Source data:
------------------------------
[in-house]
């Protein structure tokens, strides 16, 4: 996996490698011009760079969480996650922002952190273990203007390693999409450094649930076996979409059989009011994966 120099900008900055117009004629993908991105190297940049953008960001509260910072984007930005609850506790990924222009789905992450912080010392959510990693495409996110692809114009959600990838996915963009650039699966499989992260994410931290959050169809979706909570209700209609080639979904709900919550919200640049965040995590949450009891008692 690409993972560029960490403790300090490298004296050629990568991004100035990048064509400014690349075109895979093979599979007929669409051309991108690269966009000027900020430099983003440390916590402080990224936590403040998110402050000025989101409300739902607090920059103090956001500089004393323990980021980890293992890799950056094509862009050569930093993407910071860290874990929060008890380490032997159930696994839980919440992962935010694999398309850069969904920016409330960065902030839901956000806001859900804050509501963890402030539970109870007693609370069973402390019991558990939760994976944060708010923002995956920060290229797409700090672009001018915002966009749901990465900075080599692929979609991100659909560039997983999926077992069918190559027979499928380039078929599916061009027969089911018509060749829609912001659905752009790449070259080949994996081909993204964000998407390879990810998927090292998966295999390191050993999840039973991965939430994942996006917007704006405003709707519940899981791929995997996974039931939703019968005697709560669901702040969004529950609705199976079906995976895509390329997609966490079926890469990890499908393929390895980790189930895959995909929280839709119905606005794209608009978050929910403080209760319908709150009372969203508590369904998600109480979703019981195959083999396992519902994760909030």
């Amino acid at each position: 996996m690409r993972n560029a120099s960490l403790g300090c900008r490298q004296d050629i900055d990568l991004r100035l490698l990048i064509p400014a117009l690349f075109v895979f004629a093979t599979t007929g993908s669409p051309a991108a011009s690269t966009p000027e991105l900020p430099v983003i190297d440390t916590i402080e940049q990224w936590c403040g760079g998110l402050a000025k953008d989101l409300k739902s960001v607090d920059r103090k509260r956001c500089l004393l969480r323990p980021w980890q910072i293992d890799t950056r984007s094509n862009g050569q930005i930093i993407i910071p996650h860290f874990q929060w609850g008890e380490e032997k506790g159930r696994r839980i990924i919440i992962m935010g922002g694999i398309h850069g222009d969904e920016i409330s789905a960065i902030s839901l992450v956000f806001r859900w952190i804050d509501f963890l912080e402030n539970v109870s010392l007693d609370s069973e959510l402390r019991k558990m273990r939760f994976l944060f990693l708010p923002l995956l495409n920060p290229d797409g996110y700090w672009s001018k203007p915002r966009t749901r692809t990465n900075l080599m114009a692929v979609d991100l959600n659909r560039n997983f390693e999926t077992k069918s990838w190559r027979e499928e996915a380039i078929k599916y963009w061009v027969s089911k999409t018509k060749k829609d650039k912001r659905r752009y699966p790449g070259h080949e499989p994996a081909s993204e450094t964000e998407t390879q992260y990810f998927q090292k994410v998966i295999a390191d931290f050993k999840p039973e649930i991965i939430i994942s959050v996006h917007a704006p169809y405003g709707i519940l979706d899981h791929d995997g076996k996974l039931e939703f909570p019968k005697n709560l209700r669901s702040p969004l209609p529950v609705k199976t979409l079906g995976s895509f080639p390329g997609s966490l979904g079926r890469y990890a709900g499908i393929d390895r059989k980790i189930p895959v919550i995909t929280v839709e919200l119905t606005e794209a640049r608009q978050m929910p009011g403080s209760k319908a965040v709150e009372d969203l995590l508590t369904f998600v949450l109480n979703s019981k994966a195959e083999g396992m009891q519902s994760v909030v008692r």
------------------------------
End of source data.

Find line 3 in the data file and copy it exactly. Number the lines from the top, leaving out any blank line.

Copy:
């Amino acid at each position: 996996m690409r993972n560029a120099s960490l403790g300090c900008r490298q004296d050629i900055d990568l991004r100035l490698l990048i064509p400014a117009l690349f075109v895979f004629a093979t599979t007929g993908s669409p051309a991108a011009s690269t966009p000027e991105l900020p430099v983003i190297d440390t916590i402080e940049q990224w936590c403040g760079g998110l402050a000025k953008d989101l409300k739902s960001v607090d920059r103090k509260r956001c500089l004393l969480r323990p980021w980890q910072i293992d890799t950056r984007s094509n862009g050569q930005i930093i993407i910071p996650h860290f874990q929060w609850g008890e380490e032997k506790g159930r696994r839980i990924i919440i992962m935010g922002g694999i398309h850069g222009d969904e920016i409330s789905a960065i902030s839901l992450v956000f806001r859900w952190i804050d509501f963890l912080e402030n539970v109870s010392l007693d609370s069973e959510l402390r019991k558990m273990r939760f994976l944060f990693l708010p923002l995956l495409n920060p290229d797409g996110y700090w672009s001018k203007p915002r966009t749901r692809t990465n900075l080599m114009a692929v979609d991100l959600n659909r560039n997983f390693e999926t077992k069918s990838w190559r027979e499928e996915a380039i078929k599916y963009w061009v027969s089911k999409t018509k060749k829609d650039k912001r659905r752009y699966p790449g070259h080949e499989p994996a081909s993204e450094t964000e998407t390879q992260y990810f998927q090292k994410v998966i295999a390191d931290f050993k999840p039973e649930i991965i939430i994942s959050v996006h917007a704006p169809y405003g709707i519940l979706d899981h791929d995997g076996k996974l039931e939703f909570p019968k005697n709560l209700r669901s702040p969004l209609p529950v609705k199976t979409l079906g995976s895509f080639p390329g997609s966490l979904g079926r890469y990890a709900g499908i393929d390895r059989k980790i189930p895959v919550i995909t929280v839709e919200l119905t606005e794209a640049r608009q978050m929910p009011g403080s209760k319908a965040v709150e009372d969203l995590l508590t369904f998600v949450l109480n979703s019981k994966a195959e083999g396992m009891q519902s994760v909030v008692r």